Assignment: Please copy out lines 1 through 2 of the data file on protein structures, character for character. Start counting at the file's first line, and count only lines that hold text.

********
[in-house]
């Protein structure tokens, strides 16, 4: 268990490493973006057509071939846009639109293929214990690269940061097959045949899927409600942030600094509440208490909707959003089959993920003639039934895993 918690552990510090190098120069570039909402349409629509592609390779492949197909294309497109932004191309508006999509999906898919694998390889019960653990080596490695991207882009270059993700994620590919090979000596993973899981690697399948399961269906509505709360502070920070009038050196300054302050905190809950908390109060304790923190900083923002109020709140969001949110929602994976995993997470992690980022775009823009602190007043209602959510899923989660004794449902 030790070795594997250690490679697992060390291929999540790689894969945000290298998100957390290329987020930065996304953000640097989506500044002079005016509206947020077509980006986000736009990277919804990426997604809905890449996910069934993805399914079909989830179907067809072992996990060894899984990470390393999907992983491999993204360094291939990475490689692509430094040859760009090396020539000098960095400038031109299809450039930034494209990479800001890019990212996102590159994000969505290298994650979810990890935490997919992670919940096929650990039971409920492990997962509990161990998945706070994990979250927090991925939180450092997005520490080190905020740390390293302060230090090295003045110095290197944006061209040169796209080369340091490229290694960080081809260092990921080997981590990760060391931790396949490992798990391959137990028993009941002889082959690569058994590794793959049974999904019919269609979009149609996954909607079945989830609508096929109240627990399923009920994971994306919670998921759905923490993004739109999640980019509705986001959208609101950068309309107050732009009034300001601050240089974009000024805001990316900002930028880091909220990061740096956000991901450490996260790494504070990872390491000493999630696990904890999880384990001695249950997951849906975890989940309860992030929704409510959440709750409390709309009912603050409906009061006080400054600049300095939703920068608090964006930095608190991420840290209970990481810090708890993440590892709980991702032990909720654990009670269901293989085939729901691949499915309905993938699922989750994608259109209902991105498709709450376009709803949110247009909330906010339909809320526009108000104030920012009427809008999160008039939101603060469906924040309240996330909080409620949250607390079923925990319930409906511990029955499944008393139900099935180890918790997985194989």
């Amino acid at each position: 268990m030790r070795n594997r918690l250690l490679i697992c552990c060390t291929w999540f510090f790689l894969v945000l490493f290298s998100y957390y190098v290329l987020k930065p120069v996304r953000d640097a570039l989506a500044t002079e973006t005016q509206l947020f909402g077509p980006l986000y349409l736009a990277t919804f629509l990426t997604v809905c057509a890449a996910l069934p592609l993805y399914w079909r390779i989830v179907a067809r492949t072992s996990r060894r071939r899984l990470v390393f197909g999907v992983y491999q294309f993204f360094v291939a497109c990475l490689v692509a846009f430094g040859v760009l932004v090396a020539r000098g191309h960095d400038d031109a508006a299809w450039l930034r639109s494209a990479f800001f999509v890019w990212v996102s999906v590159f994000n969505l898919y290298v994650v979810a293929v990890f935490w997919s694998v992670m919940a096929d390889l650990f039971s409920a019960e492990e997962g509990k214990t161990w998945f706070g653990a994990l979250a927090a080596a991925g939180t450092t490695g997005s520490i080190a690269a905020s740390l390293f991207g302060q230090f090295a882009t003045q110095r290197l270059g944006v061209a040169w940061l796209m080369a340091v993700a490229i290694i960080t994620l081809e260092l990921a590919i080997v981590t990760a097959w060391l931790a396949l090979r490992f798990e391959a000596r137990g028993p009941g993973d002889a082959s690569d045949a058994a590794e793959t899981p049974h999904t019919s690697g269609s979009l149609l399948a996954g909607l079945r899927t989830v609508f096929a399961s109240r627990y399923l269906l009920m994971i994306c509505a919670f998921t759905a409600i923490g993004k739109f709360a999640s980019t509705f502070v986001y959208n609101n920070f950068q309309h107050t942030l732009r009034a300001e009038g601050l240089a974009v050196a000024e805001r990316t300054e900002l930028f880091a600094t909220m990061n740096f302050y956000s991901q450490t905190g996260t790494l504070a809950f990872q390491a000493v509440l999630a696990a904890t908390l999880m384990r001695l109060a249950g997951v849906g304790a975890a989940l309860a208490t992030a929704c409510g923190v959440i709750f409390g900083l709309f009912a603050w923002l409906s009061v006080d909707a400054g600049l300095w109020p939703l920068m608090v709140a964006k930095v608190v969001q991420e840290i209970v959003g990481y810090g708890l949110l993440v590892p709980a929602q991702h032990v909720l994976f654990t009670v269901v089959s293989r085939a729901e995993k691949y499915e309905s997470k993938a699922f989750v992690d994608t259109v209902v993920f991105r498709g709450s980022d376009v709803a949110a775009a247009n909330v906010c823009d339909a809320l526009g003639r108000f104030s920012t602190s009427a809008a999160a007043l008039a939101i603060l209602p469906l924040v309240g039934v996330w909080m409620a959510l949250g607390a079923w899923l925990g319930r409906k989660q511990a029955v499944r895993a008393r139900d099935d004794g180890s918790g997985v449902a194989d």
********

[in-house]
């Protein structure tokens, strides 16, 4: 268990490493973006057509071939846009639109293929214990690269940061097959045949899927409600942030600094509440208490909707959003089959993920003639039934895993 918690552990510090190098120069570039909402349409629509592609390779492949197909294309497109932004191309508006999509999906898919694998390889019960653990080596490695991207882009270059993700994620590919090979000596993973899981690697399948399961269906509505709360502070920070009038050196300054302050905190809950908390109060304790923190900083923002109020709140969001949110929602994976995993997470992690980022775009823009602190007043209602959510899923989660004794449902 030790070795594997250690490679697992060390291929999540790689894969945000290298998100957390290329987020930065996304953000640097989506500044002079005016509206947020077509980006986000736009990277919804990426997604809905890449996910069934993805399914079909989830179907067809072992996990060894899984990470390393999907992983491999993204360094291939990475490689692509430094040859760009090396020539000098960095400038031109299809450039930034494209990479800001890019990212996102590159994000969505290298994650979810990890935490997919992670919940096929650990039971409920492990997962509990161990998945706070994990979250927090991925939180450092997005520490080190905020740390390293302060230090090295003045110095290197944006061209040169796209080369340091490229290694960080081809260092990921080997981590990760060391931790396949490992798990391959137990028993009941002889082959690569058994590794793959049974999904019919269609979009149609996954909607079945989830609508096929109240627990399923009920994971994306919670998921759905923490993004739109999640980019509705986001959208609101950068309309107050732009009034300001601050240089974009000024805001990316900002930028880091909220990061740096956000991901450490996260790494504070990872390491000493999630696990904890999880384990001695249950997951849906975890989940309860992030929704409510959440709750409390709309009912603050409906009061006080400054600049300095939703920068608090964006930095608190991420840290209970990481810090708890993440590892709980991702032990909720654990009670269901293989085939729901691949499915309905993938699922989750994608259109209902991105498709709450376009709803949110247009909330906010339909809320526009108000104030920012009427809008999160008039939101603060469906924040309240996330909080409620949250607390079923925990319930409906511990029955499944008393139900099935180890918790997985194989």